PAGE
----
tive quantities representing probability.                             we confuse users of financial statements with respect to the
   Other theories of probability include the logical theory           size and quality of reported net equity.
of probability (whose supporters include the economist                   In order to allow for a better understanding of the role of

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                                                                                                                             C O V E R S TO R Y

probability in the calculation of fair value, the first and best             level in the quality of the information contained in finan-
step would be to segregate all fair value measurements into                  cial statements would be to include some elements of the
a separate “Fair Value Statement.”7 In this statement, it                    underlying mathematics in all financial standards that
would be appropriate not only to show the proposed FAS                       require the use of probability calculations and assessments.
157 hierarchy of inputs (see the three levels described on pg.               This could be done through the creation of a new FASB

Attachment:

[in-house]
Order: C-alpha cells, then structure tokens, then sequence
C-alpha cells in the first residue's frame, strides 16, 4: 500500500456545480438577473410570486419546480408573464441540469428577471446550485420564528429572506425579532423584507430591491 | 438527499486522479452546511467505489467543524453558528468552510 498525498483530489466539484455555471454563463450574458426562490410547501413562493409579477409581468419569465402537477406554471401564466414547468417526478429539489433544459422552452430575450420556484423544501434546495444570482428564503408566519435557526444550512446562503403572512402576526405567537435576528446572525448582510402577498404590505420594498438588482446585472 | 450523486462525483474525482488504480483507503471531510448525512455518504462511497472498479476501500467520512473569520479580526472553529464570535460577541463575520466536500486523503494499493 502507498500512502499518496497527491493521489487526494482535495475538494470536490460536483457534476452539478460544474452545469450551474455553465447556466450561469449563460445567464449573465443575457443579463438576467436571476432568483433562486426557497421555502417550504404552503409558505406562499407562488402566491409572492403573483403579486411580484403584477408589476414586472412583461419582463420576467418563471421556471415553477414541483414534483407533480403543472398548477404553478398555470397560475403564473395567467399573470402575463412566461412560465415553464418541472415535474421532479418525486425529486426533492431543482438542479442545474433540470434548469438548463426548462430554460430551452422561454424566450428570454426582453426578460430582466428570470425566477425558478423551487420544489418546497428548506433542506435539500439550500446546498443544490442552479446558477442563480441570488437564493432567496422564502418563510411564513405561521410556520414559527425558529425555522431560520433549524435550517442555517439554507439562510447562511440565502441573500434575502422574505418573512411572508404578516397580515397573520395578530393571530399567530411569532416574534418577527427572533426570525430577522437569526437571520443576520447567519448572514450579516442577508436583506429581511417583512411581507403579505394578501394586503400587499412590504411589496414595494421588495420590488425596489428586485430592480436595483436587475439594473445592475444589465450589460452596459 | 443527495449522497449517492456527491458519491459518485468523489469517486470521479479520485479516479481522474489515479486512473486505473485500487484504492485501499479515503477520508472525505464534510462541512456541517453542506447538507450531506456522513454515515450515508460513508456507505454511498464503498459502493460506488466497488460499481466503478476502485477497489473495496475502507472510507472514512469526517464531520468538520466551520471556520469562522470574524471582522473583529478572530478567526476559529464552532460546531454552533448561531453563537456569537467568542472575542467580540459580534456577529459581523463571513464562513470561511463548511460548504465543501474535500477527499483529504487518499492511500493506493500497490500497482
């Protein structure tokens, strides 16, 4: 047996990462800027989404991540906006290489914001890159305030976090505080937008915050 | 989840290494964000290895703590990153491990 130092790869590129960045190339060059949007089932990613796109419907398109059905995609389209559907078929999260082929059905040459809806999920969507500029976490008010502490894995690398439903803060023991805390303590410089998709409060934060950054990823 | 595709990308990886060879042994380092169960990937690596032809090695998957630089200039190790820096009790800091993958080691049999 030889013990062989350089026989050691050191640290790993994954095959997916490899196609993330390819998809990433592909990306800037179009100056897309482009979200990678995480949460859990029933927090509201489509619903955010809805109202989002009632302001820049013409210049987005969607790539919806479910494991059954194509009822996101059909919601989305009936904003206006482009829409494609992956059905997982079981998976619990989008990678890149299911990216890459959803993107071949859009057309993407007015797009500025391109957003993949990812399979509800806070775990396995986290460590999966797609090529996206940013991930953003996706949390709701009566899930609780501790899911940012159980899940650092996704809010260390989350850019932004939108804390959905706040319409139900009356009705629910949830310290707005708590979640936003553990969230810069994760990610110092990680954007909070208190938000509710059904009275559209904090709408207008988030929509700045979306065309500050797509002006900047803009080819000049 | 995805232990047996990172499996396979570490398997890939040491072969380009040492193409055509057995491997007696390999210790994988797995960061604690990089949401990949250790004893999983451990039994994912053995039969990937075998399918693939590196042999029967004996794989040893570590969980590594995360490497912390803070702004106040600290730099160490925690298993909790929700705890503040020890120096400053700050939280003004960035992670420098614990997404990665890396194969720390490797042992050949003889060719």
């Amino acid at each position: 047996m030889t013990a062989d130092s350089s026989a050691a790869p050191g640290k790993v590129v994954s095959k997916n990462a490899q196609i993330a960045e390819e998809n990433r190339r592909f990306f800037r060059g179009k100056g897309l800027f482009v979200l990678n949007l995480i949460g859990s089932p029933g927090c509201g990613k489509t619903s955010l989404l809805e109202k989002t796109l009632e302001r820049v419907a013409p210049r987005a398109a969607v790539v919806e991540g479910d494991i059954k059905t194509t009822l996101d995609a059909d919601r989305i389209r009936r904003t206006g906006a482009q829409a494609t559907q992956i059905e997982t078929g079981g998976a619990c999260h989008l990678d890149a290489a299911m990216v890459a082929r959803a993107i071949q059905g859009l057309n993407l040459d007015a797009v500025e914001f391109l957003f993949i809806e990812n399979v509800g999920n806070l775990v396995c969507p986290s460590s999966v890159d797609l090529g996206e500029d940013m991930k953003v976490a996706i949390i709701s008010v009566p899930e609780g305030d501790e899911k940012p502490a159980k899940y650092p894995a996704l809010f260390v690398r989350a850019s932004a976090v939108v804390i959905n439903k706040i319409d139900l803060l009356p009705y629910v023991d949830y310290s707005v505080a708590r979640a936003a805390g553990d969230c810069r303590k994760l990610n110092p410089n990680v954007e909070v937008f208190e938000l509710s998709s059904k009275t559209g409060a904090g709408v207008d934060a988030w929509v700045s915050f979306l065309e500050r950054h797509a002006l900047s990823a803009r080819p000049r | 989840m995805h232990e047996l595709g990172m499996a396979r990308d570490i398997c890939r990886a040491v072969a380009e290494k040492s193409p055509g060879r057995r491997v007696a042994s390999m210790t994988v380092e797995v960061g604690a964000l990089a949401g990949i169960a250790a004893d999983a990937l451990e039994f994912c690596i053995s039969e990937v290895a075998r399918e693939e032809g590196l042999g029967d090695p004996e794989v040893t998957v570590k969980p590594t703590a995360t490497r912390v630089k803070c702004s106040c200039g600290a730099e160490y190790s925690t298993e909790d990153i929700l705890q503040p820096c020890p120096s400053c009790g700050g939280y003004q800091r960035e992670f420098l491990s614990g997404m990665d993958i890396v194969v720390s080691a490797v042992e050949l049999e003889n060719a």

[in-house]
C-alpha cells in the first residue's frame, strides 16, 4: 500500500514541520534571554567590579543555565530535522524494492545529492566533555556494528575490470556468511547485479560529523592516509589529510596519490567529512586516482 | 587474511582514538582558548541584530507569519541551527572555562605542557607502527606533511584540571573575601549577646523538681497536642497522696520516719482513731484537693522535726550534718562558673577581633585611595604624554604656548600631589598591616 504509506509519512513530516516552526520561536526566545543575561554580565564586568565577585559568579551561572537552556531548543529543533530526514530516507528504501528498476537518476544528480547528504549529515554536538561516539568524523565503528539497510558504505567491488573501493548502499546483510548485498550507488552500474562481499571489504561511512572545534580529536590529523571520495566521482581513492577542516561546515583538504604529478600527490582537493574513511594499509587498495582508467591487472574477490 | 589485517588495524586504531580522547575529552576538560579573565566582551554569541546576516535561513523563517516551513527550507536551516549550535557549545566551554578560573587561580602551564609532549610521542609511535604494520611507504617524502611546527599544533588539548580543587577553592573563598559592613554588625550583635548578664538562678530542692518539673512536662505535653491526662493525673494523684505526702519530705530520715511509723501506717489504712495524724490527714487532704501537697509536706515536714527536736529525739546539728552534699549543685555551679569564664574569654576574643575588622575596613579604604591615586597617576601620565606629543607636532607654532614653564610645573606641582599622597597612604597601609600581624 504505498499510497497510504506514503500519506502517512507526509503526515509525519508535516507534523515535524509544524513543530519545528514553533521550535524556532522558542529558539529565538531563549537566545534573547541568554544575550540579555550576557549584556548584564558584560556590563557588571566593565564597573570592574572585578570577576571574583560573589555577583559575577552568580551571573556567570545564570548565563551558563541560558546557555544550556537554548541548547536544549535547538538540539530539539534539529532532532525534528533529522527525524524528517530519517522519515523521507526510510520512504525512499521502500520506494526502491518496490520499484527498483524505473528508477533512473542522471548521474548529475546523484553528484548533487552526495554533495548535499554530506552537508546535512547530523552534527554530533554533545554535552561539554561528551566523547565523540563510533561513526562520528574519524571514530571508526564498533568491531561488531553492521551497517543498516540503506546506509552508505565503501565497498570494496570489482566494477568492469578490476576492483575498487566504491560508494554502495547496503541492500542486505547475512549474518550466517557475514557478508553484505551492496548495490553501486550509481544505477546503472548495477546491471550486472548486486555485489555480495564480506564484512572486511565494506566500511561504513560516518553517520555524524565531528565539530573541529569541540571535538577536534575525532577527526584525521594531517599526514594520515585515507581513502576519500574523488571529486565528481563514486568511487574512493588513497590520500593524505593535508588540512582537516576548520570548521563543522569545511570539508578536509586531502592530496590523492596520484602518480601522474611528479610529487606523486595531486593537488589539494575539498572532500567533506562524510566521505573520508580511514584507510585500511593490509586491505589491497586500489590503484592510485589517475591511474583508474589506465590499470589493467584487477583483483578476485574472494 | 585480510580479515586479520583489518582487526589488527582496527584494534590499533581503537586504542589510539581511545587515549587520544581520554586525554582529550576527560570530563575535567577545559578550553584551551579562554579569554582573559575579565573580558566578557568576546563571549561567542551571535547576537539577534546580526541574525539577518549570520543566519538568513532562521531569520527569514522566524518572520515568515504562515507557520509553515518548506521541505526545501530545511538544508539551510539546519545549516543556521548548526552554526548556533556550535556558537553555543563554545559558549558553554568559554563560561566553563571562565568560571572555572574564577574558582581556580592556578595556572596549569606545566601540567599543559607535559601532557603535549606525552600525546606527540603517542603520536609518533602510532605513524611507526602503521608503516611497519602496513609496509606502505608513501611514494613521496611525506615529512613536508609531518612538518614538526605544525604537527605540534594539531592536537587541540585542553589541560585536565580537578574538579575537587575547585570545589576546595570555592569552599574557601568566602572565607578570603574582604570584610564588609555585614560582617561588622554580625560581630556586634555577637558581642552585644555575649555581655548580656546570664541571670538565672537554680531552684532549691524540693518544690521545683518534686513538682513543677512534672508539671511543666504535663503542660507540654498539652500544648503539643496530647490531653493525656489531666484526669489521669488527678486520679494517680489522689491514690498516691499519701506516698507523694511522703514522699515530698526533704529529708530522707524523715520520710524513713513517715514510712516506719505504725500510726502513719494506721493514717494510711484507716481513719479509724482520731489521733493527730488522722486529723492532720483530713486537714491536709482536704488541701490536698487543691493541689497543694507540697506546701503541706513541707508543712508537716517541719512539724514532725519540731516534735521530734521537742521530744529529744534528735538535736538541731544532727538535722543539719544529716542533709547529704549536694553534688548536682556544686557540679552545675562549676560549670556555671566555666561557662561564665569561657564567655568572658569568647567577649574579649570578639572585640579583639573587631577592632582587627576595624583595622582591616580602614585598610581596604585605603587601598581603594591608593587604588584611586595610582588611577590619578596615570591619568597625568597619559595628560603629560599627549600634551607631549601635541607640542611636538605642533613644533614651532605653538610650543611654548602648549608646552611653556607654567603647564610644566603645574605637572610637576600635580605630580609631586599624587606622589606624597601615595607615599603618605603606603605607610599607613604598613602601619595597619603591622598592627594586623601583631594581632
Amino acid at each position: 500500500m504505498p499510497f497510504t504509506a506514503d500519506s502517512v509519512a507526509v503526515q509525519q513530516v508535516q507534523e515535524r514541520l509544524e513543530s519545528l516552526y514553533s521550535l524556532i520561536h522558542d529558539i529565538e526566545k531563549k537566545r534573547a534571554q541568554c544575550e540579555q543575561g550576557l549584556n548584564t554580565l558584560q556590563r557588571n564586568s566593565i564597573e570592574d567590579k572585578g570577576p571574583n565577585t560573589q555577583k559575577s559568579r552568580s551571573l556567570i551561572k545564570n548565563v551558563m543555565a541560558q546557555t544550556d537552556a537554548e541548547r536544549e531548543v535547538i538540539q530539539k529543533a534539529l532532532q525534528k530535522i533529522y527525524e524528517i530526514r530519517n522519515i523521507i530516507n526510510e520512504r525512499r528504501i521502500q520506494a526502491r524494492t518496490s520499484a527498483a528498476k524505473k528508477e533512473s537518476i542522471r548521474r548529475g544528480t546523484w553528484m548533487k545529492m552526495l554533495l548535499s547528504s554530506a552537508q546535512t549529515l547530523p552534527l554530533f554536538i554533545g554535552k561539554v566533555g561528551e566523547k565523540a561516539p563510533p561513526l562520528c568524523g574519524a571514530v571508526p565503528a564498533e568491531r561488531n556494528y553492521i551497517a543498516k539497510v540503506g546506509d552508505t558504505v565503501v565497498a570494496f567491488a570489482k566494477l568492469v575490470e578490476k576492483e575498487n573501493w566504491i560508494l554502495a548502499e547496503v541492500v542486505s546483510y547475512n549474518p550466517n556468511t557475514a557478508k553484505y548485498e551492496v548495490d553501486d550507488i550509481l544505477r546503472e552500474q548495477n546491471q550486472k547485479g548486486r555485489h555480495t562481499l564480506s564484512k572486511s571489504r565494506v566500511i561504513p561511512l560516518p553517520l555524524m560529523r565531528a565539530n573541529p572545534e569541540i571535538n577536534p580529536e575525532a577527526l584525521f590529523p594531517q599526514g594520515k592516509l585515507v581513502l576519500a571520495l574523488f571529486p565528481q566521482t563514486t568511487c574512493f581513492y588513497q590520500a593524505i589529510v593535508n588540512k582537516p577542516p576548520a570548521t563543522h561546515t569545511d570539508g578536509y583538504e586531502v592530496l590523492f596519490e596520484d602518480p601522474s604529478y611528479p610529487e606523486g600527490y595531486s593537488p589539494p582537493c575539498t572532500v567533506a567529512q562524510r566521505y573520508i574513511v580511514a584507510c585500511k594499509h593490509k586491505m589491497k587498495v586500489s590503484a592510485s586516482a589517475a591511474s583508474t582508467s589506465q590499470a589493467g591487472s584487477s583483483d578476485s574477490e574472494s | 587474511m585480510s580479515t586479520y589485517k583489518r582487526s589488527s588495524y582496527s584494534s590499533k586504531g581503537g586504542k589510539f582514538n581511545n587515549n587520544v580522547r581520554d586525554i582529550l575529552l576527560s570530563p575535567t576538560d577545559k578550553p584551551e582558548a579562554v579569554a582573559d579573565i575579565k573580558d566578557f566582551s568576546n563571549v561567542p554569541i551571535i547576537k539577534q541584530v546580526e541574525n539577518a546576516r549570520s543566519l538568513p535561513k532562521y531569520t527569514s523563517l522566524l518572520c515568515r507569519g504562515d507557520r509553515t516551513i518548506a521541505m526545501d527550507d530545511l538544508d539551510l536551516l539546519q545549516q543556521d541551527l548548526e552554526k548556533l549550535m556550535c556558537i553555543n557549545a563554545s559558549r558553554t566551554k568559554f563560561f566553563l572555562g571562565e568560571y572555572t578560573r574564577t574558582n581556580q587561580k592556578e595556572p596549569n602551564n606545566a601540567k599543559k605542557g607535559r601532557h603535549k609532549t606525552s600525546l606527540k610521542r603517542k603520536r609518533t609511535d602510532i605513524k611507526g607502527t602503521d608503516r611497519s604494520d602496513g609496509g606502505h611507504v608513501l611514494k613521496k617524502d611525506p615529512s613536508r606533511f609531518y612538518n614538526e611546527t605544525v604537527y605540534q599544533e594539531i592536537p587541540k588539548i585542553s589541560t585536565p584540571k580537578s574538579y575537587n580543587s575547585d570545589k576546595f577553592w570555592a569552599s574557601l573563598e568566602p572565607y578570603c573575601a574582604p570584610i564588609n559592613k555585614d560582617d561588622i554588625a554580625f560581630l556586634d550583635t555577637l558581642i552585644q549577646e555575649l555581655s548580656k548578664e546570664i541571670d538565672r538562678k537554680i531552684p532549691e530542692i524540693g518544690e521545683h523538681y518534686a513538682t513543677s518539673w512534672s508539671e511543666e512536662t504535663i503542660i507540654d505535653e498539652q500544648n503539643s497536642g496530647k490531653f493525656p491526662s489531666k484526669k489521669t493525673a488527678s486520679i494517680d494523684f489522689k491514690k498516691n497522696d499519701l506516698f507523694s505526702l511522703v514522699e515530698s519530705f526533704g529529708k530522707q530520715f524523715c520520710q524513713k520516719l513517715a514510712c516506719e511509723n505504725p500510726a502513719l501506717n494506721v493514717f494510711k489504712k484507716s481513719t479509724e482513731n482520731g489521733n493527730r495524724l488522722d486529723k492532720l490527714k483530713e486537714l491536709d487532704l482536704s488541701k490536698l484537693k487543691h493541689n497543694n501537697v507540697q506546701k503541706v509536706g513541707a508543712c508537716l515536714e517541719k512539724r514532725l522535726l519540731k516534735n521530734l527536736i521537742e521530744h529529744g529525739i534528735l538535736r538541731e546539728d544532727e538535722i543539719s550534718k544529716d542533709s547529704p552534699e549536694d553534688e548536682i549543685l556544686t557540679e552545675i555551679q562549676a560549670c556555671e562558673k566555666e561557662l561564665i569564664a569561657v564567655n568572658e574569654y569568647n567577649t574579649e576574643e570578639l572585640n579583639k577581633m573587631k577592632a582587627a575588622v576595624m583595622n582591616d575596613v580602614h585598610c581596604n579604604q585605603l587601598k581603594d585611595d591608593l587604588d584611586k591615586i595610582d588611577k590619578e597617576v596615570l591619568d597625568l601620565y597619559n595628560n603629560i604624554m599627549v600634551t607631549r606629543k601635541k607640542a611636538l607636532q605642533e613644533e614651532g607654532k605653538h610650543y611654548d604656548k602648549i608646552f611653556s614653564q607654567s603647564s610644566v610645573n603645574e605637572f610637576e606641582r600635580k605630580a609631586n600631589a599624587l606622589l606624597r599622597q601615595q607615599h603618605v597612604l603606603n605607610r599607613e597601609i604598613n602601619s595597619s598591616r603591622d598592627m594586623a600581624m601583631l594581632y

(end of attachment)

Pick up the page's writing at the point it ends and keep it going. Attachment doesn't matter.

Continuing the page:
organization, perhaps organized along the lines of the
                                                                             existing Emerging Issues Task Force (EITF), that would
    “In order to allow for a better                                          review and address “risk”-related issues that arise in rela-
                                                                             tion to existing and proposed financial standards.
understanding of the role of prob-                                              This new group could be called the Fair Value Task Force
                                                                             (FVTF), and unlike the earlier “DIG” group that was orga-
    ability in the calculation of fair                                       nized only to interpret FAS 133, the FVTF should be more